Las Vegas Tourism Post-Pandemic
Sin City in March of 2020, normally a thriving hub of tourism and entertainment, had become a ghost town. Nevada Governor Steve Sisolak made the decision to close all casinos, bars, and dine-in restaurants as a precaution against spread of the COVID-19 virus.1 In short, the Strip had been stripped. In 2022, however, Las Vegas began its journey toward recovery and has made unprecedented progress since then.
Flood of demand follows the loosening of COVID restrictions
As travel restrictions were lifted in the United States in November of 2021 and mask mandates were waning in Nevada in February of 2022, Las Vegas began seeing an influx of what Amanda Belarmino, an assistant professor of UNLV’s Harrah College of Hospitality, coined “revenge” tourists - those trying to make up for the vacations they had to cancel during the shutdown.2 In 2019, Las Vegas saw more than 42 million visitors, and in the first four months of 2022, that number was already back up to more than 12 million. “Initially, we all thought tourism would take a long time to rebound. We thought there would be lingering fears. […S]o many people had to cancel those 2020 vacations, but they still had the money and the desire to travel. There ended up being a huge pent-up demand that we didn’t expect.”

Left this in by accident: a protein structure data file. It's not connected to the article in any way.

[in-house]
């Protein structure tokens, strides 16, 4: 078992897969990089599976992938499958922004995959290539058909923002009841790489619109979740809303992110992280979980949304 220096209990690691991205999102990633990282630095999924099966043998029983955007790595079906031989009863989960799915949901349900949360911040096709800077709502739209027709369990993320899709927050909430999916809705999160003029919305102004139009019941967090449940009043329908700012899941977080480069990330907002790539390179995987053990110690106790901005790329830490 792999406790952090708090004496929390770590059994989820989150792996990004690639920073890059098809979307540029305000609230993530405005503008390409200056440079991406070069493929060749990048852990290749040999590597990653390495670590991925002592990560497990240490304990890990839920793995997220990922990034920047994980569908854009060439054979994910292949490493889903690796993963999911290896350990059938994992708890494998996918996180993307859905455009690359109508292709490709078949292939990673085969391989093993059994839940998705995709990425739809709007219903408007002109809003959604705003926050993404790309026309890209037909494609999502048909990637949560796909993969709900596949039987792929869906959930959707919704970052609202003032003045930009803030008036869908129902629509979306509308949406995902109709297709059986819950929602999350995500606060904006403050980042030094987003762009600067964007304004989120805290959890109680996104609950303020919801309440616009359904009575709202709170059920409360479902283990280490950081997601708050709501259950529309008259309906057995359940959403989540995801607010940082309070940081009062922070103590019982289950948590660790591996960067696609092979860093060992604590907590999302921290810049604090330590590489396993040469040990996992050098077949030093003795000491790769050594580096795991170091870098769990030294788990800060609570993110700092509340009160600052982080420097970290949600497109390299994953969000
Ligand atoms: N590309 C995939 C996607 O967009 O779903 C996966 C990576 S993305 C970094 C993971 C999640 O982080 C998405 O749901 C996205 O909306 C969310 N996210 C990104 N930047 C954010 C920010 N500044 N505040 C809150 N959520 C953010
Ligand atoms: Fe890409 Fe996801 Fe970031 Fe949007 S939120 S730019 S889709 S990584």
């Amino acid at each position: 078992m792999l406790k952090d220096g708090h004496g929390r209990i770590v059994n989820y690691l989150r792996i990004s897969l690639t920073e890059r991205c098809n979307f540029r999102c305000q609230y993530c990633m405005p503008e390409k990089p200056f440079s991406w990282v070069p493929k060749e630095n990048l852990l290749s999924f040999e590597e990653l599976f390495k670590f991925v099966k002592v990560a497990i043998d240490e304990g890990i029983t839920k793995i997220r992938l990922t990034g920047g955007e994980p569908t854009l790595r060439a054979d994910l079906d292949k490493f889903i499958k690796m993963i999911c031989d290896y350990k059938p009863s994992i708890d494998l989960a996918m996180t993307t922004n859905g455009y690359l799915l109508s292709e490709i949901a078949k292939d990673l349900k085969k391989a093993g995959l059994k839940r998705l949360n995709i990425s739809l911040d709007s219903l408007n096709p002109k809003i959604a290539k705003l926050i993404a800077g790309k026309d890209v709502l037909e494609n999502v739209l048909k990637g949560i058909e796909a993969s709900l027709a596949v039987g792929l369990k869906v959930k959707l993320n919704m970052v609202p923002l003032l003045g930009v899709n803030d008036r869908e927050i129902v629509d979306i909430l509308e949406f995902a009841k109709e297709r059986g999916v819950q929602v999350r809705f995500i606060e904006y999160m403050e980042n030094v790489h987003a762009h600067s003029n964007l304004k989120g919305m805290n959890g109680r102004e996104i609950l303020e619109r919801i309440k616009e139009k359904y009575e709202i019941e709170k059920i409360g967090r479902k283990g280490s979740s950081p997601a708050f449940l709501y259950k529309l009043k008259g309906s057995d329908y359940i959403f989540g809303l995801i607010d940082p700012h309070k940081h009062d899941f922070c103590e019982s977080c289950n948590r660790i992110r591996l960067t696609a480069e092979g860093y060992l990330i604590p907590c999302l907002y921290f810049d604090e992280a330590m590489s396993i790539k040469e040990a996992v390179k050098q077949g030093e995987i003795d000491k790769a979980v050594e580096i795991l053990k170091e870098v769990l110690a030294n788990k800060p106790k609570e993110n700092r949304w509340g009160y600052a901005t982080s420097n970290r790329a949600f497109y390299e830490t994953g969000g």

H. Fletch Brunelle, Vice President of Marketing and Sales for the Las Vegas Convention and Visitors Authority wants to especially assure international tourists who may still be asking, “Is it safe to travel to Las Vegas right now?” Everything is “fully open and ready to welcome visitors. […I]t might actually be even more fun to visit now because there are so many new, only-in-Vegas experiences for our guests to enjoy.” This includes the first newly built casino along the Strip in a decade, new contactless systems, high-quality air filtration, and “exhilarating growth of sports and sports special events” through the Greatest Arena on Earth campaign to give the Sin City experience a whole new flair.4